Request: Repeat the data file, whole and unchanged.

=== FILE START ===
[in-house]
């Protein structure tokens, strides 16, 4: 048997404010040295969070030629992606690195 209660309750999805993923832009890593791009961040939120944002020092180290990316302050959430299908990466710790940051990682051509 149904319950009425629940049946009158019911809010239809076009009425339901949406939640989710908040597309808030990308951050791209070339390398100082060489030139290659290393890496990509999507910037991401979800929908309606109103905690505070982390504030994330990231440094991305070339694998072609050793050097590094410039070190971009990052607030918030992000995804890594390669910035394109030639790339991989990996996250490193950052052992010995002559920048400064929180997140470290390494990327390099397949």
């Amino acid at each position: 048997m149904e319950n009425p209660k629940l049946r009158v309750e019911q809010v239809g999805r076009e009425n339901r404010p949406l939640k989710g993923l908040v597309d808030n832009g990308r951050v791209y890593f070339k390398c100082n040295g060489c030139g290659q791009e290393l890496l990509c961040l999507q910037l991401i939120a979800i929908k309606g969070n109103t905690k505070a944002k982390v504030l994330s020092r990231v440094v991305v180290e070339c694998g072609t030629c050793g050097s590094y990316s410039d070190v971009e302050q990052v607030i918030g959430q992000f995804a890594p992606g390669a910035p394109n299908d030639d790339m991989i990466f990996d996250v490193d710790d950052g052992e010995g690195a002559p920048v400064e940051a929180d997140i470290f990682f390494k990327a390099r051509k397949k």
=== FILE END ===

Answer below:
[in-house]
């Protein structure tokens, strides 16, 4: 048997404010040295969070030629992606690195 209660309750999805993923832009890593791009961040939120944002020092180290990316302050959430299908990466710790940051990682051509 149904319950009425629940049946009158019911809010239809076009009425339901949406939640989710908040597309808030990308951050791209070339390398100082060489030139290659290393890496990509999507910037991401979800929908309606109103905690505070982390504030994330990231440094991305070339694998072609050793050097590094410039070190971009990052607030918030992000995804890594390669910035394109030639790339991989990996996250490193950052052992010995002559920048400064929180997140470290390494990327390099397949």
């Amino acid at each position: 048997m149904e319950n009425p209660k629940l049946r009158v309750e019911q809010v239809g999805r076009e009425n339901r404010p949406l939640k989710g993923l908040v597309d808030n832009g990308r951050v791209y890593f070339k390398c100082n040295g060489c030139g290659q791009e290393l890496l990509c961040l999507q910037l991401i939120a979800i929908k309606g969070n109103t905690k505070a944002k982390v504030l994330s020092r990231v440094v991305v180290e070339c694998g072609t030629c050793g050097s590094y990316s410039d070190v971009e302050q990052v607030i918030g959430q992000f995804a890594p992606g390669a910035p394109n299908d030639d790339m991989i990466f990996d996250v490193d710790d950052g052992e010995g690195a002559p920048v400064e940051a929180d997140i470290f990682f390494k990327a390099r051509k397949k």